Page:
• Course Goals: Goals of the course include to: 1) Familiarize students with the burden of disease data sources, their critical limitations, and public health value; 2) Impart up-to-date information on the biology of sex differences in human physiology and patho-physiology for select health conditions; 3) Expose students to case material illustrating the diversity of ways in which gender is manifest in different cultural spaces, and how gender norms can both harm and protect health; 4) Cultivate skills for the critical evaluation of interventions; 5) Strengthen theoretical and methodological training in "illness inequality".
  • Competencies: The following HBHE competencies (Nov 21, 2008 version) will be addressed: 1. a, b, c, d; 2. a, b, c, d, f; 3. b, d, e, g, 8. a, b, c, e;

HBEHED620 Behavioral Research Methods in Public Health

  • Fall term(s)
  • 3 Credit Hour(s)
  • Instructor(s): Reischl, Tom
  • Offered every year
  • Last offered Fall, 2013
  • Description: Principles of design of behavioral research on public health problems and programs. Objectives, philosophy, and methods of science including causal inference, the role of hypotheses, criteria for establishing adequate hypotheses, research designs and data collection techniques. Formulation of a research problem within a program setting.

HBEHED621 Seminar in Behavioral Research Methods in Public Health

  • Fall term(s)
  • 3 Credit Hour(s)
  • Instructor(s): Bauermeister, Jose
  • Offered every year
  • Last offered Fall, 2010
  • Not offered 2014-2015
  • Prerequisites: HBHE 620 or equiv.
  • Description: Intensive analysis of selected topics; characteristics and advantages of alternative types of studies; purposes of various experimental designs; development of methodology for program evaluation; interviewing and questionnaire construction and problems in analysis of data, with particular emphasis on problems of spuriousness

HBEHED622 Program Evaluation in Health Education

  • Fall, Winter term(s)
  • 3 Credit Hour(s)
  • Instructor(s): Heinze, Justin; Mistry, Ritesh
  • Offered every year
  • Last offered Fall, 2010
  • Prerequisites: Biostat 503 or equiv. and a course dealing with health education program development
  • Description: Examination and application, through a series of exercises, of several program evaluation models relevant for health education, including the goal attainment, goal-free, systems responsive, and decision-theoretic models, with emphasis on both process and impact analysis. Design options for measuring program effect, with the associated threats and external validity, are discussed, and several basic statistical techniques are reviewed and examined in terms of their applicability to program evaluation, including sampling and sample size determination for both surveys and experiments.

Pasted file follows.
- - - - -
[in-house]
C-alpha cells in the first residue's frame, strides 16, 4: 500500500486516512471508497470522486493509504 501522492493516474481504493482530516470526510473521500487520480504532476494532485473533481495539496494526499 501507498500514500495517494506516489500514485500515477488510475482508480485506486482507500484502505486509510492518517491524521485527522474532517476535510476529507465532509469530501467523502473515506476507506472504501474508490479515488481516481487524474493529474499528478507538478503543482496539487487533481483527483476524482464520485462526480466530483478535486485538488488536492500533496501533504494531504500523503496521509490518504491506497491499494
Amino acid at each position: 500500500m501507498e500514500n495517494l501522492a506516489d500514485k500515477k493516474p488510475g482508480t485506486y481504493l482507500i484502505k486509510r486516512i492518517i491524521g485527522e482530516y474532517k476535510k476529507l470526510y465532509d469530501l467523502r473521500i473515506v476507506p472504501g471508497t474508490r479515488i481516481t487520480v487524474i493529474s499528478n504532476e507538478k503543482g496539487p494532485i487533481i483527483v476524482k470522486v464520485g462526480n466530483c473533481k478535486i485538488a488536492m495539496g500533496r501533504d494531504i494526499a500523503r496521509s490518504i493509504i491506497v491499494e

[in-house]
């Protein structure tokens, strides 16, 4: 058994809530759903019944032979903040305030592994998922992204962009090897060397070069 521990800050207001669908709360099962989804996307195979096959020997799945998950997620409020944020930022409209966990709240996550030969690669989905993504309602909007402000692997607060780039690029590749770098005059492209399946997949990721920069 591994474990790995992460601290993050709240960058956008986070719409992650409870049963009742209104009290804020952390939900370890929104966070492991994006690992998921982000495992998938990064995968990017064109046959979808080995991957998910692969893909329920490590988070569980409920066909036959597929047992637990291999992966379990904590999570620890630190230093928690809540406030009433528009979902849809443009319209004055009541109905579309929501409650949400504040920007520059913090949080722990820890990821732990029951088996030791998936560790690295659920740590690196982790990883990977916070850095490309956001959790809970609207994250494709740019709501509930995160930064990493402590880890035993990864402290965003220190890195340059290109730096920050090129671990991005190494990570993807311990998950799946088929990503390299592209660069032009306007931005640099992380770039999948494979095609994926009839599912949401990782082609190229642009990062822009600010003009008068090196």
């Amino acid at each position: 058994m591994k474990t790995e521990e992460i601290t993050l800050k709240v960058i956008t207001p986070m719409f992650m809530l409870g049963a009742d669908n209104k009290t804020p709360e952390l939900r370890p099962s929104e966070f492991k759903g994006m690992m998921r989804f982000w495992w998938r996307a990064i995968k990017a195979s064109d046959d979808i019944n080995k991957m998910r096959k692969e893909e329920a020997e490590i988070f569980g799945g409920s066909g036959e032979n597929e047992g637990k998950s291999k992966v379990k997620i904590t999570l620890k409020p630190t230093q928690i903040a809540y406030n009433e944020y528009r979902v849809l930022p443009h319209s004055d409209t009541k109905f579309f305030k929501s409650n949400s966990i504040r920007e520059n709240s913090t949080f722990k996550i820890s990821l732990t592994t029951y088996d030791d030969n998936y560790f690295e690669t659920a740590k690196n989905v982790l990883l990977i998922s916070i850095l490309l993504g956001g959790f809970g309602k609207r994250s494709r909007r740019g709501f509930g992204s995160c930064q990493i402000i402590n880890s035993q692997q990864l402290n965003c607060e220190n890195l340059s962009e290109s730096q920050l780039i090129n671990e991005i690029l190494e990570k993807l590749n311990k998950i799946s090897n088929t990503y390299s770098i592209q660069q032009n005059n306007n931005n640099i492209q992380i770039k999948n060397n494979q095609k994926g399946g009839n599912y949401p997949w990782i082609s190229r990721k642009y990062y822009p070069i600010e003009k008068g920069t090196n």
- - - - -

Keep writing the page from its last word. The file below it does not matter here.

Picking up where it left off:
HBEHED623 Racial/Ethnic Health Disparities

  • Winter term(s)
  • 3 Credit Hour(s)
  • Instructor(s):
  • Last offered Winter, 2014
  • Not offered 2014-2015
  • Description: This course focuses on how public health has responded to the unique health and mental health problems of ethnic "minority" groups with emphasis on African Americans. The course focuses on various models of mental disorder and how those models are operationally defined in community and clinical studies, with particular attention paid to group differences in diagnosis and epidemiologic case-finding. Emphasis is also be placed on risk and protective factors such as stress, social support, identity, discrimination, acculturation, and coping capacity.
  • This course is cross-listed with 602 in the Social Work department.

HBEHED624 Need Assessment Methods for Behavioral and Educational Health Programs

  • Fall term(s)
  • 3 Credit Hour(s)
  • Instructor(s): Neighbors, Harold
  • Offered every year
  • Last offered Fall, 2013
  • Not offered 2014-2015
  • Prerequisites: None
  • Description: This course is for the student who is interested in gaining knowledge and skills about different methodological approaches to conducting public health needs assessment. The course reviews the use of both methods of primary data collection (e.g., structured surveys, focus groups, and key informant in-depth interviews) supplemented by the use of secondary data (e.g., agency, state or national statistics, archival, and census data). The course emphasizes feasible, practical and inexpensive methods for assessing community needs and assets. The Public Health Needs Assessment will be conceptualized as a research methodology and process for development and prioritizing behavioral and educational health programs. The major emphasis of the class is placed upon "real-world" needs assessment projects conducted by students (working in groups) for local community-based and public health organizations and community residents in the Southeast Michigan area. This course includes an in-field lab component: five-sessions will be conducted working on primary and secondary data collection projects at community organization sites.

HBEHED625 Research in Health Behavior

  • Fall, Winter, Spring, Spring-Summer, Summer term(s)
  • 1-4 Credit Hour(s)
  • Instructor(s): Staff
  • Prerequisites: Perm. Inst.
  • Description: Individual work on a problem in the area of health behavior relevant to program effectiveness in public health, under the tutorial guidance of an appropriate staff member. Regular conferences are arranged to discuss research designs, proposed problem solutions, methods for data collection and analysis. The investigation is reported in a paper, which may be submitted for publication. May be elected more than once.

HBEHED627 Chronic Illness Interventions: Infancy to Young Adulthood

  • Winter term(s)
  • 3 Credit Hour(s)
  • Instructor(s): Connell, Cathleen
  • Offered every year